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The Resonance of Awakening


The Guru and the Pandit
Ken Wilber and Andrew Cohen in dialogue
 

KEN WILBER: PANDIT. A scholar who is deeply proficient and immersed in spiritual wisdom. Self-described “defender of the dharma; intellectual samurai.” Hailed as “the Einstein of consciousness,” Wilber is one of the most highly regarded philosophers alive today, and his work offers a comprehensive and original synthesis of the world's great psychological, philosophical, and spiritual traditions. Author of numerous books, including Sex, Ecology, Spirituality and A Brief History of Everything, Wilber is the founder of Integral Institute and a regular contributor to WIE.

ANDREW COHEN: GURU. Evolutionary thinker and spiritual pathfinder. Self-described “idealist with revolutionary inclinations.” Cohen, founder of What Is Enlightenment? magazine, is a spiritual teacher and author widely recognized as a defining voice in the emerging field of evolutionary spirituality. Over the last decade in the pages of WIE, Cohen has brought together leading thinkers from East and West—mystics and materialists, philosophers and psychologists—to explore the significance of a new spirituality for the new millennium. His books include Embracing Heaven & Earth and Living Enlightenment.

Dialogue VIII

What is enlightenment for the twenty-first century? In their eighth dialogue, guru and pandit trace the contours of cultural development and explore how the evolving forms of human worldviews affect the very experience and expression of the timeless spiritual revelation.

ANDREW COHEN: I'd like to talk about the relationship between enlightenment and the evolution of culture. My ongoing inquiry has been based upon both my own awakening to the eternal or timeless ground of being and the recognition that the world that we are living in is constantly changing. The world we're living in is a very different world from the one that existed two thousand years ago, one thousand years ago, or even five hundred years ago. And our needs as evolving human beings in the postmodern context at the beginning of the twenty-first century are dramatically different from those of individuals in the past.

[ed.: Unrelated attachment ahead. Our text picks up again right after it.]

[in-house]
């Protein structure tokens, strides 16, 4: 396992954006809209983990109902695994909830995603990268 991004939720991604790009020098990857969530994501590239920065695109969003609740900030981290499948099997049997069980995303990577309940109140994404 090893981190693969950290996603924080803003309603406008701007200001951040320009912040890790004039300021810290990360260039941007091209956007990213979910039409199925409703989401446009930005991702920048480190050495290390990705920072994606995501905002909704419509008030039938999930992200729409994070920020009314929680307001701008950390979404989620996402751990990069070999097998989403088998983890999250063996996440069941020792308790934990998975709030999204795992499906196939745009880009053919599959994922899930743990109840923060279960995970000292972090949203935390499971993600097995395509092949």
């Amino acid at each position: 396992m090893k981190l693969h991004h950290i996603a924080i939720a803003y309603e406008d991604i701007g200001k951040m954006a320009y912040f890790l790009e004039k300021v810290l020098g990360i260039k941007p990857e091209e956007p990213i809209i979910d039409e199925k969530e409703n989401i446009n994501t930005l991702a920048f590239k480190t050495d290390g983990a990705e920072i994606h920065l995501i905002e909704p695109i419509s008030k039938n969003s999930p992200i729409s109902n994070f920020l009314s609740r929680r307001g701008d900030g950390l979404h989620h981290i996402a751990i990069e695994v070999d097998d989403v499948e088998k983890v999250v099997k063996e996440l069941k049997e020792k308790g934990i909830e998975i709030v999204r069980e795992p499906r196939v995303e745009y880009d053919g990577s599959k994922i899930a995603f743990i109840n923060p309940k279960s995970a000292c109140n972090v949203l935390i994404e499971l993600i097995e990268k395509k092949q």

In my earlier days, when I was a seeker, I took very much to heart everything my teachers said. Eventually, when I became a teacher myself, I found through my own experience that many of the things I had been told were not necessarily true. I was also aware that many Eastern teachers were having trouble addressing some of the needs of Western seekers because it seemed that they were seeing things through the filter of their own premodern worldview. That was why I started asking a lot of questions. My inquiry was then, and continues to be to this day: What does the postmodern expression of enlightenment look like? How can the revelation of emptiness or nonduality help me make sense out of the human experience at the beginning of the twenty-first century? That's how my inquiry began, and that's how I've approached all the important questions.

In my own development, what has replaced the excitement of experiencing new insights and ideas is the powerful urge to actually create a new context—a new cultural context, an enlightened culture. So what I wanted to speak to you about is the relationship between the experience of awakening and the emergence of a compulsion to create that which is new based on the revelation that one has experienced, based on the higher unmanifest potentials that one has actually glimpsed. What's most important to me, and I believe to you, is evolutionary spirituality, evolutionary enlightenment—spiritual transformation in an evolutionary, developmental context. And it's the creative component in relationship to awakening itself that is so compelling, so interesting, and so fascinating. Most significantly, it's the nondifference between the enlightened perspective, directly seen, known, and felt, and the arising of a spontaneous compulsion to create, to make manifest that which is being seen. Ultimately one becomes more compelled by what actually happens as a result of awakening than by the awakening itself. And it's the ecstatic compulsion to transform the world that really becomes the focus of one's attention instead of merely one's own personal development or personal liberation. Perhaps that can lay the ground for our discussion.